Friday, October 17, 2008

Vast 'City of the Dead' Found Underneath Rome And Somewhere Near Orlando...ACORN Looks At A Treasure Trove Of New Voters

Workers renovating a rugby stadium have uncovered a vast complex of tombs beneath Rome that mimic the houses, blocks and streets of a real city, officials said Thursday as they unveiled a series of new finds here.

Culture Ministry officials said that medieval pottery shards in the city of the dead, or necropolis, show the area may have been inhabited by the living during the Dark Ages after being used for centuries for burials during the Roman period.

It is not yet clear who was buried in the ancient cemetery, but archaeologists at the still partially excavated site believe at least some of the dead were freed slaves of Greek origin.

Writings at the site led experts to identify the tomb as belonging to Marcus Nonius Macrinus, one of the closest aides and generals of the Emperor Marcus Aurelius during his campaigns against Germanic tribes in Northern Europe. And more importantly, the inspiration for Russell Crow's Gladiator character.

Meanwhile funeral directors are having their conference in Orlando this week. And baby they are rubbing their pallid hands together.

Funeral Industry Prepares for Potential Historic Windfall: Death of the Baby Boomers. Experts say the mortality rate is the greatest single predictor of the industry's business, estimated at about $11 billion annually at funeral homes alone. So bottom lines are likely to bulge.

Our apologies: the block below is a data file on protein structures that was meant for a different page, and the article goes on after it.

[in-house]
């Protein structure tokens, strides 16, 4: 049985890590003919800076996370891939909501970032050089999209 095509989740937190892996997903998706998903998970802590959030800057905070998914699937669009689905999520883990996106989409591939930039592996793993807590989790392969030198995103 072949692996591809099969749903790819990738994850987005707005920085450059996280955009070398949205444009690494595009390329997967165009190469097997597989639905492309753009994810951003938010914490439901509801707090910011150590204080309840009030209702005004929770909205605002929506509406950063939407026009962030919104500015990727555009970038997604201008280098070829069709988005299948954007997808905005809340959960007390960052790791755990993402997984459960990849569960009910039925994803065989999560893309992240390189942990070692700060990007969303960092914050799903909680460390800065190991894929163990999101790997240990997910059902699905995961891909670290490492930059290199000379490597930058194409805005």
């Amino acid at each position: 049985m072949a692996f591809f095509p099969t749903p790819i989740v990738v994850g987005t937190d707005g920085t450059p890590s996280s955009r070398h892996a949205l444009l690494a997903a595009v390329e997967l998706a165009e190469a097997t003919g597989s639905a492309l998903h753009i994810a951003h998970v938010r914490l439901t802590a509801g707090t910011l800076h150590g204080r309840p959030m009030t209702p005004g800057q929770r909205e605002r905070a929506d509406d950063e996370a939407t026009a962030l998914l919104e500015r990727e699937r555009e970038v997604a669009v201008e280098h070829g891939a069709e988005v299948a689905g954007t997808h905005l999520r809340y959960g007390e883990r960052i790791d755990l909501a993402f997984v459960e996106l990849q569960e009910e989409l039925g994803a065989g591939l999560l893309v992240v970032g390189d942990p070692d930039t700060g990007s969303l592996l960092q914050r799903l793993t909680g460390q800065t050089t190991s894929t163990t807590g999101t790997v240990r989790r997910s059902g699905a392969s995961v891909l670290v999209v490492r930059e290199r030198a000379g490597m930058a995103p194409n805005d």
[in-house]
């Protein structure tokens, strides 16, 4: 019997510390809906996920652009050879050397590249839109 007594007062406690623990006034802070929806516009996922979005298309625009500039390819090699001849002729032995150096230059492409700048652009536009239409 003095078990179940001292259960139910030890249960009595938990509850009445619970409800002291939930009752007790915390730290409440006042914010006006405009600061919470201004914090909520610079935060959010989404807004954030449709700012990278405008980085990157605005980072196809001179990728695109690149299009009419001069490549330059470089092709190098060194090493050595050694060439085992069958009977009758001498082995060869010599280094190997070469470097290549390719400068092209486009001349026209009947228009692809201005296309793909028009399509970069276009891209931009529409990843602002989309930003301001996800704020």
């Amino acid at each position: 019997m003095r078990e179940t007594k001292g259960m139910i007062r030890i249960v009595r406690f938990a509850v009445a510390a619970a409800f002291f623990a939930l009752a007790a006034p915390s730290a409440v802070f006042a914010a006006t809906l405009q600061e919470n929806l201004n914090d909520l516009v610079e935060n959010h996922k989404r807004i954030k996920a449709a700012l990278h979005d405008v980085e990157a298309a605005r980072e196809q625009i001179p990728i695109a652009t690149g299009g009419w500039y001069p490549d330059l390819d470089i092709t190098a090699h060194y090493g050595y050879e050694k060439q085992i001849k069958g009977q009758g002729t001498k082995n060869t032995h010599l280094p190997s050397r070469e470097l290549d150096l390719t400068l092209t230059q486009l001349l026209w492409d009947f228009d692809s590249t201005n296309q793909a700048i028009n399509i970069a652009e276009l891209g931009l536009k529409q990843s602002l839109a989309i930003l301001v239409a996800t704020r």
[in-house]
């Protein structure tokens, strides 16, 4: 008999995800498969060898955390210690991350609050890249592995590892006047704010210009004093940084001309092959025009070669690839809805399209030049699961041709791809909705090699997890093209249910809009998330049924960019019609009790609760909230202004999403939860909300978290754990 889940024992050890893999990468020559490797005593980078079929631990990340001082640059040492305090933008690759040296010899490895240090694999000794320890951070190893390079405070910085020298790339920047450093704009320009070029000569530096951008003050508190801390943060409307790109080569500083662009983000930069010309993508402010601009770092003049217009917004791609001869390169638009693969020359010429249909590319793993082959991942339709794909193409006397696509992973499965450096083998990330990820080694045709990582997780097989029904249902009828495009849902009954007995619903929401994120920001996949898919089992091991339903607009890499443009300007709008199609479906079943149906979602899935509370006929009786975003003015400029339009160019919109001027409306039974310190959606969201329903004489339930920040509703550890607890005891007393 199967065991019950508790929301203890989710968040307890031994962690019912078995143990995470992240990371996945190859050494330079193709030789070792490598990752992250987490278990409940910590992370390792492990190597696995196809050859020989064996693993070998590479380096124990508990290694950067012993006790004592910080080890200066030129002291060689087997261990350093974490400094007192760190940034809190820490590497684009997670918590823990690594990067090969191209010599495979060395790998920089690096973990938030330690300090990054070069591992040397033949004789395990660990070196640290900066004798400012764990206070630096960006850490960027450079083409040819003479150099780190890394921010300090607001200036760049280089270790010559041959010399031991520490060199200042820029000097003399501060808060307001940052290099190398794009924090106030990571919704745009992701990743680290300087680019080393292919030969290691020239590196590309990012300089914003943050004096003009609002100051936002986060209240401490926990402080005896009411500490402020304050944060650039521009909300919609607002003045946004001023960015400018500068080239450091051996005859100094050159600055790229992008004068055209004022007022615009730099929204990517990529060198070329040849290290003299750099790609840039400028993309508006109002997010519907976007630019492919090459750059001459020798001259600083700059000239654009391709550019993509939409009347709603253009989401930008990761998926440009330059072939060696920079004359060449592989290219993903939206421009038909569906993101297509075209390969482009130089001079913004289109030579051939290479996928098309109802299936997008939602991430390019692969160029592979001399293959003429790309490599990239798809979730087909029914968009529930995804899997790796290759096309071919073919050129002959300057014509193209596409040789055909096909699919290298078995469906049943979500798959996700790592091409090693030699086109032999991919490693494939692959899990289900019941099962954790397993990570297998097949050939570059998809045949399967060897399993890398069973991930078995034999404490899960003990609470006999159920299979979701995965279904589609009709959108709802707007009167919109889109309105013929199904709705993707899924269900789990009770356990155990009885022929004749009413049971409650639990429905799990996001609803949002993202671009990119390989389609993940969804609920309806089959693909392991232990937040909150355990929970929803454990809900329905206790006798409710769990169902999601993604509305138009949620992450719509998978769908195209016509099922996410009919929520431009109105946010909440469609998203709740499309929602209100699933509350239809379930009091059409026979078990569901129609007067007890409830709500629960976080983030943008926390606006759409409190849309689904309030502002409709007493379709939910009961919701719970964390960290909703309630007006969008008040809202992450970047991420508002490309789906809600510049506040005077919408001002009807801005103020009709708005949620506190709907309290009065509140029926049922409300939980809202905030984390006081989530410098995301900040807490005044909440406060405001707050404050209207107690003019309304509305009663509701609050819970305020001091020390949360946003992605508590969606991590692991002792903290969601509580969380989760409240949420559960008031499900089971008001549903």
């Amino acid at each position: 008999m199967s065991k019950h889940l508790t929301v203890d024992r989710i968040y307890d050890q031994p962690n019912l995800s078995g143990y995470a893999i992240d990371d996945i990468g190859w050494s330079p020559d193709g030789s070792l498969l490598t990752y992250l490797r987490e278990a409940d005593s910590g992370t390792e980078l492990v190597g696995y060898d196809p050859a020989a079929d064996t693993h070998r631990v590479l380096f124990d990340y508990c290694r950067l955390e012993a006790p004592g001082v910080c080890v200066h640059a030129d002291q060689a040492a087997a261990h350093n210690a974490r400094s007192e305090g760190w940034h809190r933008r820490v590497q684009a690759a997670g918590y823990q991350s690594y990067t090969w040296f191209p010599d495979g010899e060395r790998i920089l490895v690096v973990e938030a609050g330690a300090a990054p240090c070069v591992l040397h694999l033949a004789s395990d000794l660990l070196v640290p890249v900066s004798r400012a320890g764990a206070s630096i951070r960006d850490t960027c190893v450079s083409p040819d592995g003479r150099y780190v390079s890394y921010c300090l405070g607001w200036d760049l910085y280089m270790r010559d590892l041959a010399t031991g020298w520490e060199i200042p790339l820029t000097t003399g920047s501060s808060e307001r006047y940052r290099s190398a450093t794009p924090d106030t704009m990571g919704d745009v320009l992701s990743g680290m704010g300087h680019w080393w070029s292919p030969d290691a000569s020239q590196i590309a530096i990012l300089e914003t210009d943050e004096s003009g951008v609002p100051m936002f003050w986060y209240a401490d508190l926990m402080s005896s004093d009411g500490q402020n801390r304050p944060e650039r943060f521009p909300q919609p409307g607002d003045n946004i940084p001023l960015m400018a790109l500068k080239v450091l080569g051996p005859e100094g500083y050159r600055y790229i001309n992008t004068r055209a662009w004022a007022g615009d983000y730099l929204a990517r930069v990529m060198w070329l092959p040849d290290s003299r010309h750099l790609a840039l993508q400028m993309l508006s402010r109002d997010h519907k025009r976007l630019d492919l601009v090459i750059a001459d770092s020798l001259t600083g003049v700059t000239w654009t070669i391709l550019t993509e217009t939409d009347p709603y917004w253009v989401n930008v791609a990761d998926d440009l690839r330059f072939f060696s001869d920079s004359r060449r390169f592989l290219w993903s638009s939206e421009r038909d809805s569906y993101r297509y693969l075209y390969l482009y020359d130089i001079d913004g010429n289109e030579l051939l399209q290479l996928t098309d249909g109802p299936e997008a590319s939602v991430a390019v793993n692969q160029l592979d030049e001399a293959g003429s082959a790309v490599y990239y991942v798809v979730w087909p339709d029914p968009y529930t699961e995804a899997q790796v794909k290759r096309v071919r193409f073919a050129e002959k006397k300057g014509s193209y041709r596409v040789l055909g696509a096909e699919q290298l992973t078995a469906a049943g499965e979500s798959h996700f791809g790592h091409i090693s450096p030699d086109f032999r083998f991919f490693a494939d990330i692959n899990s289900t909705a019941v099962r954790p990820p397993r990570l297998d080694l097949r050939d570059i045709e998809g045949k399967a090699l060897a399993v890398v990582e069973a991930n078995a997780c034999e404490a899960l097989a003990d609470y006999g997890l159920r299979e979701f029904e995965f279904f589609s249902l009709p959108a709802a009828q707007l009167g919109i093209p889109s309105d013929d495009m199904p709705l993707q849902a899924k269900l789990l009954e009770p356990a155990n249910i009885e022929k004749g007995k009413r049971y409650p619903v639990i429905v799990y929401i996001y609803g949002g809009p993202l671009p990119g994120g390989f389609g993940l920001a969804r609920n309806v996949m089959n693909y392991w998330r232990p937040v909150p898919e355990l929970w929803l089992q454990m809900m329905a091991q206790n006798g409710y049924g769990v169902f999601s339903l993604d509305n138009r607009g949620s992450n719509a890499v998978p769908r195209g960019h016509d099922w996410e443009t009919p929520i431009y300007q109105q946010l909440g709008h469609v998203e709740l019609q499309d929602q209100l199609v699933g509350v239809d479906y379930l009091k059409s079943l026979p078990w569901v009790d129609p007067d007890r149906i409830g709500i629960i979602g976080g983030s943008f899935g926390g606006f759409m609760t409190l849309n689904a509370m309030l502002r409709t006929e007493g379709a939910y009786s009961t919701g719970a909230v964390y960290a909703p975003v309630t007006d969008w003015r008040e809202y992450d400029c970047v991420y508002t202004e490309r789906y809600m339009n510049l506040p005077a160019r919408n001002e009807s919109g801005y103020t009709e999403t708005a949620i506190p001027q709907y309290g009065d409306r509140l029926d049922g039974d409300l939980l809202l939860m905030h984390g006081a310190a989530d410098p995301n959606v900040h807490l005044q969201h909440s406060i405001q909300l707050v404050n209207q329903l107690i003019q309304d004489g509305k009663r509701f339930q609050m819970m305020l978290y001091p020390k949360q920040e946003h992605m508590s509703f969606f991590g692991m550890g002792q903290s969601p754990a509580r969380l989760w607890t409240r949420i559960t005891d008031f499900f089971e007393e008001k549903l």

"It sounds kind of morbid, but they are looking at boom times," said Tara Olson, the owner of AllPoints Research, a marketing research firm that has worked with funeral homes to develop business plans. "They're just sort of waiting for the baby boomers to start dying off."

So how do you livin' up a funeral convention?

For now, funeral directors milled the floors of the convention center here, in a surreal world where people in Snow White and Tinkerbell costumes hand out flyers for a funeral webcasting company and a marching band performs near a display of tiny caskets for children.

Chocolates come in the shape of coffins, boxer shorts have jokes about cremation, and giveaway calendars devote months to products such as JaundiBalm ("Toughest against jaundice!")

Excitement builds.

Some convention-goers tested out a device used to lift corpses by being lowered into a coffin, then back unto a table. "Best thing ever invented," one exclaimed.

And they are feeling good.

No comments:

Post a Comment